I had an unpleasant flashback today. I was sitting in class at the NICAR conference (National Institute for Computer-Assisted Reporting) when the speaker said something that sparked a memory.
He mentioned how important it is to push back when a government official tries to give you a database in a PDF, instead of Excel.
“People give in and accept PDFs too easily. The law says they have to give it to you in whatever format they have it in,” explained Mark Horvit, executive director of Investigative Reporters and Editors.
After hearing that, my mind raced back to 2007. I had filed a public records request to get salary data for each of the schools in the University of North Carolina system. All of the schools sent the data to me in Excel, as requested. Well, all but one.
North Carolina Central University officials sent me their salary database in a PDF. I emailed back and asked if they could please resend the database in Excel.
“Specifically what kind of data are you needing?” the spokeswoman responded. “Can you clarify what this information is being used for?”
From there, the conversation quickly went down hill. The spokeswoman explained that the school could not provide the salaries in Excel, even though all the other UNC schools had done so. I asked to speak with the person in charge of the salary database so I could get a better idea of what format they used, but my request was denied.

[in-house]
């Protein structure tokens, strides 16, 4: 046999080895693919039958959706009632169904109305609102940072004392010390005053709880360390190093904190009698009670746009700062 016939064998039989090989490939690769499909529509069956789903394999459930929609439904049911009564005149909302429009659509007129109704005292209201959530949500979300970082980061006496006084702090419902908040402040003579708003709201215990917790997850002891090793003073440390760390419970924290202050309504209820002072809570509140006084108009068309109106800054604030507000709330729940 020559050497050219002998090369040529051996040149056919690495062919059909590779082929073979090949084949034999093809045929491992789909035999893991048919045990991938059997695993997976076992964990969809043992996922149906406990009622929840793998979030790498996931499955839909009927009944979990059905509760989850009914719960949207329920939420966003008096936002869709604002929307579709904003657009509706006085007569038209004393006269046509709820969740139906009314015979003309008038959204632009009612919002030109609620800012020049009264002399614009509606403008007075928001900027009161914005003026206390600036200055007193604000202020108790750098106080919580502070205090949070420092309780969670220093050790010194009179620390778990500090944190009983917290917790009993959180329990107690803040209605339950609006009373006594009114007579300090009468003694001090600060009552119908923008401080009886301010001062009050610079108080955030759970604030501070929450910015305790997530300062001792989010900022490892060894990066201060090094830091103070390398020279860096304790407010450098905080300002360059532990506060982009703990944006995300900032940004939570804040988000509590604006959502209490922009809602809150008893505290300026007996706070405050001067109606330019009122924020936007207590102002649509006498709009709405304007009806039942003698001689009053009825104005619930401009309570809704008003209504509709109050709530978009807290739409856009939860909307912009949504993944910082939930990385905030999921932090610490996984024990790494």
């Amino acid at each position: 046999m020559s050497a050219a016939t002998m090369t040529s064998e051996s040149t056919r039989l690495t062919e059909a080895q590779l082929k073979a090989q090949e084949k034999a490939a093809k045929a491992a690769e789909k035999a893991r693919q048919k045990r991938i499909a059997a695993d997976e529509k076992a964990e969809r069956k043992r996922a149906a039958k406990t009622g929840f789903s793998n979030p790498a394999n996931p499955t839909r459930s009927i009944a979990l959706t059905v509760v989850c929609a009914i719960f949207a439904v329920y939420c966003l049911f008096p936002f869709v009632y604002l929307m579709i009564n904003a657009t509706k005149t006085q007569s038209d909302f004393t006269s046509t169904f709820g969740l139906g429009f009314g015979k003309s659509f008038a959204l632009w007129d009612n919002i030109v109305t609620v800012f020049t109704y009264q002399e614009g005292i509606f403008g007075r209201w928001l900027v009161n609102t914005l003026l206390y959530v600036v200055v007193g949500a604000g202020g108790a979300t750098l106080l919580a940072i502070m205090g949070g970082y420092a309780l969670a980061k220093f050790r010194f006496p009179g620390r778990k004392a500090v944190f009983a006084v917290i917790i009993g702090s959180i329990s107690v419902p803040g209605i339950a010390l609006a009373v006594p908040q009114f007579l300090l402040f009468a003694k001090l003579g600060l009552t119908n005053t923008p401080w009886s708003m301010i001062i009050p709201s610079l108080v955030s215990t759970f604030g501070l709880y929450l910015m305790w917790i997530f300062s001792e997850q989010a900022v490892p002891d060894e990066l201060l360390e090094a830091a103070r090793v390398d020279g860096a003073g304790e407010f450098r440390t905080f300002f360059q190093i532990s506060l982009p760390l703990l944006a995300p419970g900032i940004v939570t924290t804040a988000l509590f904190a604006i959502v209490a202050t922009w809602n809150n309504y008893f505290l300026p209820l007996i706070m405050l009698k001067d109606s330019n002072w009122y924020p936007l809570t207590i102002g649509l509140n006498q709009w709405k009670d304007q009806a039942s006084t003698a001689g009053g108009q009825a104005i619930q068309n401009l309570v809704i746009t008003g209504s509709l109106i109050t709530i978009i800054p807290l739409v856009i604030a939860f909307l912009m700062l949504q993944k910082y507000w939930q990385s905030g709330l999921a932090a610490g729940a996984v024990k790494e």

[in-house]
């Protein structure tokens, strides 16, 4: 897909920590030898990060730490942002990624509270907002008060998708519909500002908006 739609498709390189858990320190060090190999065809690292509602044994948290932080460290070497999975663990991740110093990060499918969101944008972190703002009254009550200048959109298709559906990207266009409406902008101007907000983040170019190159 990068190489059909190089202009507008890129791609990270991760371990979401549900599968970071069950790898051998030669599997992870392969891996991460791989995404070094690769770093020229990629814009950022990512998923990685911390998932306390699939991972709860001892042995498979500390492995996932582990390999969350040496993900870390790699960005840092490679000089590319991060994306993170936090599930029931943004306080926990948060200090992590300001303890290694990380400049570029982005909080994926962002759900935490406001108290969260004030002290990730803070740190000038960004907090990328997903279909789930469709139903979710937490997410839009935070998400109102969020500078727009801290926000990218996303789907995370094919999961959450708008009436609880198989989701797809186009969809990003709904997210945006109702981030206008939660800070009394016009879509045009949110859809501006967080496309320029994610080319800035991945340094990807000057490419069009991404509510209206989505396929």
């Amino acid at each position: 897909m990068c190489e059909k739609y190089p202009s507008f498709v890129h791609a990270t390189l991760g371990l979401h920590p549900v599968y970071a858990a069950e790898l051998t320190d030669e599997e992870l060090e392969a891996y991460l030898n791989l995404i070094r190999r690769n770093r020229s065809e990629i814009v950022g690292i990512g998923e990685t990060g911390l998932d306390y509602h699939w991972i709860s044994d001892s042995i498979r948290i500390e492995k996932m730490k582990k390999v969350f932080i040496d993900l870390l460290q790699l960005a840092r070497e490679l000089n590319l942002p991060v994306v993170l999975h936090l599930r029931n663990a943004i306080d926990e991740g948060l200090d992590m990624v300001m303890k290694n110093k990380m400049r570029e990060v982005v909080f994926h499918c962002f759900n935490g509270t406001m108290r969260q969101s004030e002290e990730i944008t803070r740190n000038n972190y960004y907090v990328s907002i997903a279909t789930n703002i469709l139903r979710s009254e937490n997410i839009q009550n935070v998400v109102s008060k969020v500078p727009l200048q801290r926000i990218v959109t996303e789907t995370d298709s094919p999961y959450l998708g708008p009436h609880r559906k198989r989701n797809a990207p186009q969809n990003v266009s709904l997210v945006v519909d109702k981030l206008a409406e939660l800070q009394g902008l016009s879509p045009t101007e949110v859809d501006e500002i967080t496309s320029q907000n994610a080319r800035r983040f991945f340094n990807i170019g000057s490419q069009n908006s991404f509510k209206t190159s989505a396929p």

After several back-and-forth phone calls and emails with no resolution, the spokeswoman was done.
“I find it hard to believe that WRAL chooses to provide this information as a public service and does not have the staff resources to manage the data in the format that the station needs … I would appreciate it if you would refrain from continuing to harass us with requests for information that has long since been provided to you,” she wrote.
As mad as that made me, the spokeswoman was right about one thing – I should have known how to convert a PDF into Excel. I have since learned ways to do this. But she also made some pretty big errors by refusing to tell me what format the data was stored in and who was the custodian of the records – all things that should be public information.
I wish I could tell you the story had a happy ending. It didn’t. I never got the Excel spreadsheet, and the spokeswoman never returned my emails and phone calls. She has since moved on to another job, and I have since learned more about the public records law and how to deal with pesky PDFs.